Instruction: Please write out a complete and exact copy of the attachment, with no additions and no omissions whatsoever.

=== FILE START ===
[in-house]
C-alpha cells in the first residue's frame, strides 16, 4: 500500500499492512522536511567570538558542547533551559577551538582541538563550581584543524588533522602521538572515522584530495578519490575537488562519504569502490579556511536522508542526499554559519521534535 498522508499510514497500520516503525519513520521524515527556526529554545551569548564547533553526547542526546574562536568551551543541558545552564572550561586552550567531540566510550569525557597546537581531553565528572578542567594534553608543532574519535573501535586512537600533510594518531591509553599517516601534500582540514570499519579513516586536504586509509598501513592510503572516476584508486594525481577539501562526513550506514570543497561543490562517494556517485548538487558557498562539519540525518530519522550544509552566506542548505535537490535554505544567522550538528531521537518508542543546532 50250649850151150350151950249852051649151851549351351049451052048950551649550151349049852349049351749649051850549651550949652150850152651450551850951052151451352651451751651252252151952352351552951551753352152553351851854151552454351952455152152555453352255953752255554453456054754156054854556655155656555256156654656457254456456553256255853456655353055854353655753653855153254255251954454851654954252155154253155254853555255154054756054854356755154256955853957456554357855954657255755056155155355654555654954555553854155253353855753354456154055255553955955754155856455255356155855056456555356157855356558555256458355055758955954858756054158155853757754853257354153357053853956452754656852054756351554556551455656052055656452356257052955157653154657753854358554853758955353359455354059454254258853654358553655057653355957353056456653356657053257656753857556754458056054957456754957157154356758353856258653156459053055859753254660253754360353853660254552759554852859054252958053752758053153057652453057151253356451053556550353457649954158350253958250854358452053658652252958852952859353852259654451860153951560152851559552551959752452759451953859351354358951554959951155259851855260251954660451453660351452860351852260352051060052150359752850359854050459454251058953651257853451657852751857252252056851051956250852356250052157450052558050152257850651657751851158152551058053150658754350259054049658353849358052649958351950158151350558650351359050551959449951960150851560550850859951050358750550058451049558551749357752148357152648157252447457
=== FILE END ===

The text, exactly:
[in-house]
C-alpha cells in the first residue's frame, strides 16, 4: 500500500499492512522536511567570538558542547533551559577551538582541538563550581584543524588533522602521538572515522584530495578519490575537488562519504569502490579556511536522508542526499554559519521534535 498522508499510514497500520516503525519513520521524515527556526529554545551569548564547533553526547542526546574562536568551551543541558545552564572550561586552550567531540566510550569525557597546537581531553565528572578542567594534553608543532574519535573501535586512537600533510594518531591509553599517516601534500582540514570499519579513516586536504586509509598501513592510503572516476584508486594525481577539501562526513550506514570543497561543490562517494556517485548538487558557498562539519540525518530519522550544509552566506542548505535537490535554505544567522550538528531521537518508542543546532 50250649850151150350151950249852051649151851549351351049451052048950551649550151349049852349049351749649051850549651550949652150850152651450551850951052151451352651451751651252252151952352351552951551753352152553351851854151552454351952455152152555453352255953752255554453456054754156054854556655155656555256156654656457254456456553256255853456655353055854353655753653855153254255251954454851654954252155154253155254853555255154054756054854356755154256955853957456554357855954657255755056155155355654555654954555553854155253353855753354456154055255553955955754155856455255356155855056456555356157855356558555256458355055758955954858756054158155853757754853257354153357053853956452754656852054756351554556551455656052055656452356257052955157653154657753854358554853758955353359455354059454254258853654358553655057653355957353056456653356657053257656753857556754458056054957456754957157154356758353856258653156459053055859753254660253754360353853660254552759554852859054252958053752758053153057652453057151253356451053556550353457649954158350253958250854358452053658652252958852952859353852259654451860153951560152851559552551959752452759451953859351354358951554959951155259851855260251954660451453660351452860351852260352051060052150359752850359854050459454251058953651257853451657852751857252252056851051956250852356250052157450052558050152257850651657751851158152551058053150658754350259054049658353849358052649958351950158151350558650351359050551959449951960150851560550850859951050358750550058451049558551749357752148357152648157252447457